All of this music has been recorded many times over by musicians ranging from the dire to the sublime. For any Chopin recording to really stand out from the pack nowadays, it has to have some really special qualities. This is one of those recordings, and as someone who has never heard any other Moravec, it has made me eager to explore him further.
The B-flat minor Sonata of Chopin is a four-movement work cut from granite; the third movement is the Funeral March you hear at every memorial service today. The sonata can be shattering, but Moravec plays it with an inward expression I've never heard before in this piece, together with the most rounded tone to be recorded since Rubinstein. His interpretation is dramatic and majestic, not athletic, and certainly not bombastic.
The Berceuse is next, a short and deservedly popular cradle song which uses a gentle, rocking ostinato figure, practically unchanged through the entire piece, underneath what amounts to a kind of chaconne. I do not expect to ever hear it played with a greater inner peace than on this CD.
Following this little bon-bon is the great F minor Ballade, which is deeply tragic. A heavenly opening with subtle bell effects, which returns later in A major to great effect, is followed by a curiously obsessive theme which sounds like a song sung by a child in the wilderness. This theme keeps returning, in varied forms as the child grows into a full-fledged adult, until it returns one last time for the coda, in the form of an intense and furious two-part counterpoint which is among the most difficult passages in Chopin and leaves a strong psychological imprint.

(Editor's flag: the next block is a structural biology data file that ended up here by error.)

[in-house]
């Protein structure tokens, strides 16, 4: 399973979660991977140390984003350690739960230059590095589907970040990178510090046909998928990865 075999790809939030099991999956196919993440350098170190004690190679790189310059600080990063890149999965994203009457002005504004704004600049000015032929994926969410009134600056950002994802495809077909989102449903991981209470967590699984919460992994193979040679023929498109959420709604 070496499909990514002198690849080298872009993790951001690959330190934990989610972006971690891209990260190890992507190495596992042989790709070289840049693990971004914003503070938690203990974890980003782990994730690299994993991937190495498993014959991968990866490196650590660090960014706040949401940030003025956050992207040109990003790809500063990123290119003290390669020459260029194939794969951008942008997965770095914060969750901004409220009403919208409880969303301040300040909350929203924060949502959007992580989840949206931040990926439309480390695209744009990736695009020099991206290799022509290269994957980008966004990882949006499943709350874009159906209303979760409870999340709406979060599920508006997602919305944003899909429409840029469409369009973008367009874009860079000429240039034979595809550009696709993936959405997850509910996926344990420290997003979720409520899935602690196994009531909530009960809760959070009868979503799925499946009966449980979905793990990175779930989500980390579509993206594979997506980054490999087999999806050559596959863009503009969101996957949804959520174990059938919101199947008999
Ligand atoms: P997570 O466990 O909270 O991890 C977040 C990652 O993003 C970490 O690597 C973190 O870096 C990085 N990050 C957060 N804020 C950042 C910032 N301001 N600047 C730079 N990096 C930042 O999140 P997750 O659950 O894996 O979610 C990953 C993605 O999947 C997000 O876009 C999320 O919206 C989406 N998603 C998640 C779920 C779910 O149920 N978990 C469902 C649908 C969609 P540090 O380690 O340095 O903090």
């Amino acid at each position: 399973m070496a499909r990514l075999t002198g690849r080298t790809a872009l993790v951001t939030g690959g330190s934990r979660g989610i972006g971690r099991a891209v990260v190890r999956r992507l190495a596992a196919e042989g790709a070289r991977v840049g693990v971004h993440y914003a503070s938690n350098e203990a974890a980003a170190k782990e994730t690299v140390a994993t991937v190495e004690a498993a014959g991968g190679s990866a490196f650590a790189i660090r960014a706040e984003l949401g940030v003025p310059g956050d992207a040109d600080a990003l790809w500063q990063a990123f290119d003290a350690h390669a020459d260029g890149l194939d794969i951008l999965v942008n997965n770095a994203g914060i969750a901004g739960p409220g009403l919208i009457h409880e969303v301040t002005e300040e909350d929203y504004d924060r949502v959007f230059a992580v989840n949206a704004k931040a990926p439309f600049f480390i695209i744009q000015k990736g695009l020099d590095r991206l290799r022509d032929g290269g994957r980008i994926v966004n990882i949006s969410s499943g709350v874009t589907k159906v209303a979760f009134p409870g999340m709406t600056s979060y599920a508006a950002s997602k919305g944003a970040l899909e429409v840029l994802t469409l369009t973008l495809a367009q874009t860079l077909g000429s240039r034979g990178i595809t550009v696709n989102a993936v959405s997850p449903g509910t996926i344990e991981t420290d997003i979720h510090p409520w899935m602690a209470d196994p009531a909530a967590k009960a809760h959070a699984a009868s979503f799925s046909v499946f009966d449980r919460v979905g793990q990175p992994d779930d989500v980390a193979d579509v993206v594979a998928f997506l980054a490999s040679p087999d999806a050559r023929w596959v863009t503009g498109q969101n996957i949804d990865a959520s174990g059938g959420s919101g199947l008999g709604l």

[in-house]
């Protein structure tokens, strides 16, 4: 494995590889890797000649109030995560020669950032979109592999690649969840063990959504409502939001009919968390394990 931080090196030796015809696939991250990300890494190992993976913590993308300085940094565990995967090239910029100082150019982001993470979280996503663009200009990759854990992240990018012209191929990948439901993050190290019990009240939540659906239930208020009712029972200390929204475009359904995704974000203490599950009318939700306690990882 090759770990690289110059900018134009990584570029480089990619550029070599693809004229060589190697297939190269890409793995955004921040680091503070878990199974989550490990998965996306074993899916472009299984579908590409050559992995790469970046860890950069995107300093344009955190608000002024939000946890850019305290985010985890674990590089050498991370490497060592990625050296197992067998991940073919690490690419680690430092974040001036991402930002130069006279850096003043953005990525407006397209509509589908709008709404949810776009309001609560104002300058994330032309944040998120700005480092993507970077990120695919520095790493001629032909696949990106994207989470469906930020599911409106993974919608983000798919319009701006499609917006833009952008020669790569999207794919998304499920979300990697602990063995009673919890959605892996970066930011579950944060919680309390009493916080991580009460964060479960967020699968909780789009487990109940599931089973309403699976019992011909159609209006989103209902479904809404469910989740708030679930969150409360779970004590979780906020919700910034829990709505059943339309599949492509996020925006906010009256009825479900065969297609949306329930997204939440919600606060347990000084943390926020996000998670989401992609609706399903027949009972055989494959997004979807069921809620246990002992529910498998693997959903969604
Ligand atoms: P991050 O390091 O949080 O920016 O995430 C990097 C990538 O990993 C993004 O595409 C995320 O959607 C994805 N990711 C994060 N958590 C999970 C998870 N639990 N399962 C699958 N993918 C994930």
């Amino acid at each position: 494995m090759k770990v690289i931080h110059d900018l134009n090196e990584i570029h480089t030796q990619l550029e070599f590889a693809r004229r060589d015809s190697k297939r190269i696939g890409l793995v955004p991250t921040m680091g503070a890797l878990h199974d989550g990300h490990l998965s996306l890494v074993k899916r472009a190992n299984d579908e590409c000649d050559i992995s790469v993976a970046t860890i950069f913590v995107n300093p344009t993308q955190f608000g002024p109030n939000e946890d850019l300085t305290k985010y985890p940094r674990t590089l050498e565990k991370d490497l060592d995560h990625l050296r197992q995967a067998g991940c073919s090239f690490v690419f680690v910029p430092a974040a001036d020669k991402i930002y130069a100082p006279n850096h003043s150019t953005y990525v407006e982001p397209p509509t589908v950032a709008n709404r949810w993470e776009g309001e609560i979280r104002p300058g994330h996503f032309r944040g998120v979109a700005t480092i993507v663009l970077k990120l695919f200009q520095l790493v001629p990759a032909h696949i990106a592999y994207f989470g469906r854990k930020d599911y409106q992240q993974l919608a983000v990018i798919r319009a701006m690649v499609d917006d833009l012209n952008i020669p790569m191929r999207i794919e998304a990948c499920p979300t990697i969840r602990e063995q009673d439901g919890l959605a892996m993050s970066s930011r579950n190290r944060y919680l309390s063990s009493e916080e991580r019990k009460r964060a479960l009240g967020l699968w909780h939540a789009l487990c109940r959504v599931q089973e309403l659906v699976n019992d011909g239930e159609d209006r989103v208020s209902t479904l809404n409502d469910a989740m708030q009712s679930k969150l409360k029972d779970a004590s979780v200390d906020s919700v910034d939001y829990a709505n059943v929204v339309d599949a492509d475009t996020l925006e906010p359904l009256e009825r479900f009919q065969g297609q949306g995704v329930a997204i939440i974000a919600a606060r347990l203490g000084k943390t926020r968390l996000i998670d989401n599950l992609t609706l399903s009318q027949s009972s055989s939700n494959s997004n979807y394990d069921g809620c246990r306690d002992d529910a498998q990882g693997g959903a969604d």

Included in the CD are three Mazurkas, which are delightful. Strict Polish practice would entail prolonging the first beat for so long that it felt like a 4/4, rather than a 3/4 as notated. The usual approach today is to ignore this stylistic trait and play the Mazurkas like Waltzes, but Moravec's solution is to use a pungent rubato which fits the melody and accents its light, dance-like quality. Even if it is not a perfectly accurate mazurka style, Moravec is thoroughly charming.
The disc ends with the Fantaisie in F minor, a brilliant military-themed work which I both love and hate when I play it myself, because it is comfortable for the hand and very rewarding to listen to, but it is not easy to hold together structurally. This recording has gone a long way towards instructing me in how to do that. Without question, this Fantaisie stands head and shoulders over any other recording of this work I've heard, be it from Rubinstein, Pollini, Arrau, or Katchen, all legendary pianists in their own right.
In all, recommended in the strongest possible terms. Don't think twice.